Effects of Substance Abuse among the Ranks of US Army Soldiers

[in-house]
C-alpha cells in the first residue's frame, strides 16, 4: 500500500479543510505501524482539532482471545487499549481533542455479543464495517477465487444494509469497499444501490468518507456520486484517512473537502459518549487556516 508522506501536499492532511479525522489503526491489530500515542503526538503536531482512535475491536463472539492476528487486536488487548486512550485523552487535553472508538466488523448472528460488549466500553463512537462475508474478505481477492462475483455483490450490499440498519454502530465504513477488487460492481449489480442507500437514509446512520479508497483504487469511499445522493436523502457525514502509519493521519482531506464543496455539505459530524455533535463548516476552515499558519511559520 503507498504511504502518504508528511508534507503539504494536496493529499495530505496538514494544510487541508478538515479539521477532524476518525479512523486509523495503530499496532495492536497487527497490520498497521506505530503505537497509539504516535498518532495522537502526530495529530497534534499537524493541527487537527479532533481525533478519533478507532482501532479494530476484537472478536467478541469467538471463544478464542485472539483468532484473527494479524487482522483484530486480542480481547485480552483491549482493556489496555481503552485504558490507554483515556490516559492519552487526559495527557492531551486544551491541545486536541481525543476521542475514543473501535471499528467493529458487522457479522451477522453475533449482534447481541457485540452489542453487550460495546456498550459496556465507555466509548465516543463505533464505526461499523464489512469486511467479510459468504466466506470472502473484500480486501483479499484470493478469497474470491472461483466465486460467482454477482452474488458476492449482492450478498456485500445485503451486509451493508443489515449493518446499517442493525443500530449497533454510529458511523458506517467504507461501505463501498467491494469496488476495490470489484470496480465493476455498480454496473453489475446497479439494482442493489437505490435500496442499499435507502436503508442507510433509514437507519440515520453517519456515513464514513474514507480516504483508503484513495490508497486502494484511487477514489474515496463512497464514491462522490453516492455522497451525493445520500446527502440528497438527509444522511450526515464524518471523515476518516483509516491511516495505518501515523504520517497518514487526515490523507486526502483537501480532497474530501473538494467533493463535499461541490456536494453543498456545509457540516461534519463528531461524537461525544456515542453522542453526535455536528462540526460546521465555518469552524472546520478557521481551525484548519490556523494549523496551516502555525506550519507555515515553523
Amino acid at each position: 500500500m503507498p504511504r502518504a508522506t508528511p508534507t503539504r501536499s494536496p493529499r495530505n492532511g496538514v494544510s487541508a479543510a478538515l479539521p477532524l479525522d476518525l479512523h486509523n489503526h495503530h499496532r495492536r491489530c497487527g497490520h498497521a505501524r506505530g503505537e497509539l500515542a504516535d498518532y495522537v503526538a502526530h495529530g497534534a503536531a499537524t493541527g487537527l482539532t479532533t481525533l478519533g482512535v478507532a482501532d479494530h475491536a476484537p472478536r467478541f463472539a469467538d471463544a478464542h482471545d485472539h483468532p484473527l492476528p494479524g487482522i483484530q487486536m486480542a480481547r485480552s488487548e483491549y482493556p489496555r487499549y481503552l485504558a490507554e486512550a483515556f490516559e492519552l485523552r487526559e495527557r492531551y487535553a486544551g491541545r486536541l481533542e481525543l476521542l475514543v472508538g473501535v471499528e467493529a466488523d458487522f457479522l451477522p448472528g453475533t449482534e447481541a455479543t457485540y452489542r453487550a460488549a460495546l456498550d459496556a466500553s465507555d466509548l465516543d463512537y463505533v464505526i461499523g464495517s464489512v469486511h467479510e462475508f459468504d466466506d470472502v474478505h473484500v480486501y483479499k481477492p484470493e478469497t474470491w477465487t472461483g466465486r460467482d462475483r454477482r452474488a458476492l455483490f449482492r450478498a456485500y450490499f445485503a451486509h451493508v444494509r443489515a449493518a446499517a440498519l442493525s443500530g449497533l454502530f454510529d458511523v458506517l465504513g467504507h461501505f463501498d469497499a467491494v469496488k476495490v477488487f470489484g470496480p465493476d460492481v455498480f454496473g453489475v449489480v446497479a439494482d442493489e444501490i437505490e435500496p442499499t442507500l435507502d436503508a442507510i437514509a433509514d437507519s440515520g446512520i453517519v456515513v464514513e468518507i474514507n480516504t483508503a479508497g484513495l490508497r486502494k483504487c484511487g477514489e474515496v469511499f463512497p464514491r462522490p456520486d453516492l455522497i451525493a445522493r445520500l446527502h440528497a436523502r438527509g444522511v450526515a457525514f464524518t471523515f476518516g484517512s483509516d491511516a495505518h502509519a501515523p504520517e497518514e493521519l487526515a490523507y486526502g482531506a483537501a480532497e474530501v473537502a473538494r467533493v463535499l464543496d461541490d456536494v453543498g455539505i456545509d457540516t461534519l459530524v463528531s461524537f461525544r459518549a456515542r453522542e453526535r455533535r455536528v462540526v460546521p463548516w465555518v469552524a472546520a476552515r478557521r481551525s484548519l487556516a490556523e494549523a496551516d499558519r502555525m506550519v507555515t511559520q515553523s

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The Effects of Substance Abuse among the Ranks of U.S. Army Soldiers Introduction The New York Times reported recently that suicides are on track for becoming the most common cause of death for members of the military in 2012, higher than the number dying in combat (Williams, 2012). Although suicides have occurred in all branches of the U.S. military, the Army accounts for a full 53% of the total number (AFHSC, 2012a, p. 7). The stress of combat is believed to one of the primary contributing factors to the dramatic increase in suicides among veterans of the wars in Iraq and Afghanistan. The stress of combat can precipitate a debilitating and sometimes lethal mental condition called post-traumatic stress disorder (PTSD), while a common co-occurring condition, major depression, can lead to suicide ideation (Hoge and Castro, 2012, p. 671). The increase in the prevalence of traumatic brain injury is also contributing to the increase in suicide rates, as these veterans try to cope with their war injuries while returning to their civilian lives. A common sign of mental health issues surrounding PTSD and major depression is abuse of alcohol and/or drugs (U.S. Army, 2012, p. 28). To better understand the possible role of substance abuse as a coping mechanism for combat stress, and its aftermath, this essay will examine what is known about the prevalence of substance abuse within the ranks of the U.S. Army and veterans of the Iraq and Afghanistan wars. Substance Abuse
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